Despite his animosity toward Trump, Newsom has also sought to cultivate a working relationship with his administration around issues like disaster aid. A direct shot at Trump’s tax returns could torpedo that relationship, but Ballard said Trump “will never do any favors for California” regardless.
“Trump is already going to try to shortchange us in any way he can,” Ballard said. “Trump plays to his base and to his base only, so the only states he’s doing favors for are the ones on his electoral map.”
But there are risks. State Senate Judiciary Chairwoman Hannah-Beth Jackson (D-Santa Barbara) said she didn’t think it would have much effect on either the Democratic or Republican bases within California. “It’s really more a question of, does he view this as something that will impair the state of California’s relationship with this White House, or does he think it’s more important than any one president or any one White House?”
She also pointed out that this year’s bill extends disclosure requirements to gubernatorial as well as presidential candidates. “I think adding the governor further justifies it and takes away a little bit of this sort of partisan prism through which this bill is being viewed,” she said.
Jack Pitney, a professor of politics at Claremont McKenna College who renounced his Republican registration in response to Trump’s candidacy, said if the bill does become law, it could energize Newsom’s opponents by serving as “a long-awaited rallying cry for Republicans who desperately need something to jump-start the party.” But given the likelihood of a legal challenge, he said, that possibility is remote.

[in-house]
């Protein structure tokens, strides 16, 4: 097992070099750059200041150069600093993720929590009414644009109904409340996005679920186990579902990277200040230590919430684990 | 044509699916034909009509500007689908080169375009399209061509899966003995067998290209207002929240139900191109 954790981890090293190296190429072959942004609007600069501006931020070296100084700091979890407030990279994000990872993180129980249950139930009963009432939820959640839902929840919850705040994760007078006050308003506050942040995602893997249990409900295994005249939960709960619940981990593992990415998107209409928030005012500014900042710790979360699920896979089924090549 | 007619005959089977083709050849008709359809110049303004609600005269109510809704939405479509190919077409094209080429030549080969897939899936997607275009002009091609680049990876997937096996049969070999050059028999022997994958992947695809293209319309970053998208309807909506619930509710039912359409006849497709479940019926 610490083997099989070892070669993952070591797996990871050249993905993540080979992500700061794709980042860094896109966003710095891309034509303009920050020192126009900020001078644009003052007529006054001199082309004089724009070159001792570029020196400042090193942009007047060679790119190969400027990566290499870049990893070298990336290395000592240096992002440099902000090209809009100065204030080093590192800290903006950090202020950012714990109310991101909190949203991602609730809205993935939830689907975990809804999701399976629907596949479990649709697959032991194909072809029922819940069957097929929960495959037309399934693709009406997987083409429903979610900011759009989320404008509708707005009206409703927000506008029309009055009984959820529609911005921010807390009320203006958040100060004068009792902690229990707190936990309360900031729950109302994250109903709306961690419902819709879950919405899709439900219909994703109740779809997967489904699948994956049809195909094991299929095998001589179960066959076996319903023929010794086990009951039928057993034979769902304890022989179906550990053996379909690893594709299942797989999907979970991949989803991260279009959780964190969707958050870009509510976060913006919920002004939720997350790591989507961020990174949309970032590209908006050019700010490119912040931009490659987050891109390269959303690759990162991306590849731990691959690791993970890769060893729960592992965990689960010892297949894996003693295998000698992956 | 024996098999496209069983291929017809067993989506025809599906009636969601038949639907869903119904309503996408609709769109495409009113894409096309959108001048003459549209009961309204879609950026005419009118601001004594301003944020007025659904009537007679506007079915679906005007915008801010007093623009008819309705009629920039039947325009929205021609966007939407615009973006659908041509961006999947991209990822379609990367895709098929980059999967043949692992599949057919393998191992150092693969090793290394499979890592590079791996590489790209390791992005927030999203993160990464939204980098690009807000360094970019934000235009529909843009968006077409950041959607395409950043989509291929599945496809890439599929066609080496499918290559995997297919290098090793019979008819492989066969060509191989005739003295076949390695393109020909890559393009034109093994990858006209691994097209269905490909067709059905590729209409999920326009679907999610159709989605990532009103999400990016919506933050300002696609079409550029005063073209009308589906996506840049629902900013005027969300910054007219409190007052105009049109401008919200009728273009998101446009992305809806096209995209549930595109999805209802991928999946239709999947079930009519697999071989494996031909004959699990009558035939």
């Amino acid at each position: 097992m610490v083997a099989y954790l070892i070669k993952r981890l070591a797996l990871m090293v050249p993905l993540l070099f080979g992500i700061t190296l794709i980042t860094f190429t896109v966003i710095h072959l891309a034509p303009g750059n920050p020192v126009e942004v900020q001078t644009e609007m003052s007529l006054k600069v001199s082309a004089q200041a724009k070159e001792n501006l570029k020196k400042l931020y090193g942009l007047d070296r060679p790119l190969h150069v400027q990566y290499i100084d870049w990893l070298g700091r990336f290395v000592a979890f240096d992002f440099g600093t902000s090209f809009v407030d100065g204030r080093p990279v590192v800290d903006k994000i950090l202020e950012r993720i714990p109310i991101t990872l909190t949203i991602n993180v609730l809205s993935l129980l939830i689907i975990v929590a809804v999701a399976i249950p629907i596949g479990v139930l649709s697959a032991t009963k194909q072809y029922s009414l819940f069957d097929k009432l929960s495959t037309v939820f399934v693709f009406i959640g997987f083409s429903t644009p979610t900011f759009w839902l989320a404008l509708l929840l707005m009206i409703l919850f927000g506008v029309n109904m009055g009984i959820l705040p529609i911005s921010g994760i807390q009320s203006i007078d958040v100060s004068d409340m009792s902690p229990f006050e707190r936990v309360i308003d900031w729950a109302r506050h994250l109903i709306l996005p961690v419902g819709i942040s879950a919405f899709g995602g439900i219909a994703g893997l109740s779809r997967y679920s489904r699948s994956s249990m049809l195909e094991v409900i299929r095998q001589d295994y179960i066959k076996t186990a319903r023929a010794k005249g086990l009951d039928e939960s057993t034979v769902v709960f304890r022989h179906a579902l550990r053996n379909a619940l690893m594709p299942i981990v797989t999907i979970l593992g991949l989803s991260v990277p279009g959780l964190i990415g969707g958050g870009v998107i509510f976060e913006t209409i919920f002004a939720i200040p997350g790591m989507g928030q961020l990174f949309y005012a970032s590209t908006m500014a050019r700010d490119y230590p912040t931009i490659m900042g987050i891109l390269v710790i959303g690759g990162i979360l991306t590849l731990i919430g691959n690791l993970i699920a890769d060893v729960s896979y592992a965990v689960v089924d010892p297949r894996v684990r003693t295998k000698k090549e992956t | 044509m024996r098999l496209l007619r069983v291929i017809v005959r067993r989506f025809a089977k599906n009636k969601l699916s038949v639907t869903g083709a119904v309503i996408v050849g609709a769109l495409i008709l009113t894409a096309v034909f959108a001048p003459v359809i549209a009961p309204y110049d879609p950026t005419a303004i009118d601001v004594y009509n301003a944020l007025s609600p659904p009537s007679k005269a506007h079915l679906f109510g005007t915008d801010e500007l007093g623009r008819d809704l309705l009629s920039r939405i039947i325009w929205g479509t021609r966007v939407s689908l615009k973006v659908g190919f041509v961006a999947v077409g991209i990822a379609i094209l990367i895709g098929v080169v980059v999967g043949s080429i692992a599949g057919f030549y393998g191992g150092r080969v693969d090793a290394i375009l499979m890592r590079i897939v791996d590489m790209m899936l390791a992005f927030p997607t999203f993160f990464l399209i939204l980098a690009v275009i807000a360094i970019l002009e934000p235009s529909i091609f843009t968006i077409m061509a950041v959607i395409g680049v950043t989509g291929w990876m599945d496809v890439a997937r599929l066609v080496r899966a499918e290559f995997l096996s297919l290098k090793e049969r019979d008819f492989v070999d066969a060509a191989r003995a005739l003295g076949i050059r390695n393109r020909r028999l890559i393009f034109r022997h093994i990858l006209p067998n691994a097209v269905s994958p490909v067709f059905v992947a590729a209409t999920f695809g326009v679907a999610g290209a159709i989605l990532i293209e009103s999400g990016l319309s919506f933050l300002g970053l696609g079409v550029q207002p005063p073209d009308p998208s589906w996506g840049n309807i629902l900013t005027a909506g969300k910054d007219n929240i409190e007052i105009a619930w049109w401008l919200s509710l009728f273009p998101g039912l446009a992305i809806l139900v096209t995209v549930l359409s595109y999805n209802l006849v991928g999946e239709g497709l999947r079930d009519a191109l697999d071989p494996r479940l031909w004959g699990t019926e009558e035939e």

“It’s kind of a freebie. He takes credit for taking a stand against Trump, knowing the courts will strike it down,” Pitney said.
A similar battle to pry open Trump’s tax records is playing out in Washington, where the president last week sued to block House Democrats from subpoenaing Trump’s financial records — indicating that Trump would almost certainly challenge California’s law in court. As part of the same litigation, Trump sued New York officials, who recently enacted a law that could give House Democrats access to his state tax returns.
Arguments against the bill did not deter Democratic lawmakers who were determined to use their sweeping control of California government to rebuke Trump, nor did they faze California Secretary of State Alex Padilla, a Democrat and vocal Trump critic who supports the bill.
The measure passed the Legislature with near-unanimous Democratic support, despite Republicans castigating it as unconstitutional grandstanding. While the GOP has withered into near-irrelevance in California, the state is still home to 4.7 million registered Republicans.
“I encourage Democrats in the Legislature to drop the political posturing and focus on addressing the myriad of problems truly impacting Californians, including the skyrocketing cost of living or our failing education system,” California Republican Party Chairwoman Jessica Patterson said after the bill passed.
While Trump is unlikely to pick up California’s electoral votes regardless of whether he is on the ballot, the potential ripple effects elsewhere could impact the larger presidential contest. Officials in other states would closely watch a legal challenge to gauge the viability of following suit, Ballard predicted.
“If the chances for survival look good in court, other states could pick up the baton and enact similar laws, which could have a serious effect on the outcome of the 2020 election,” he said.
David Siders contributed to this report.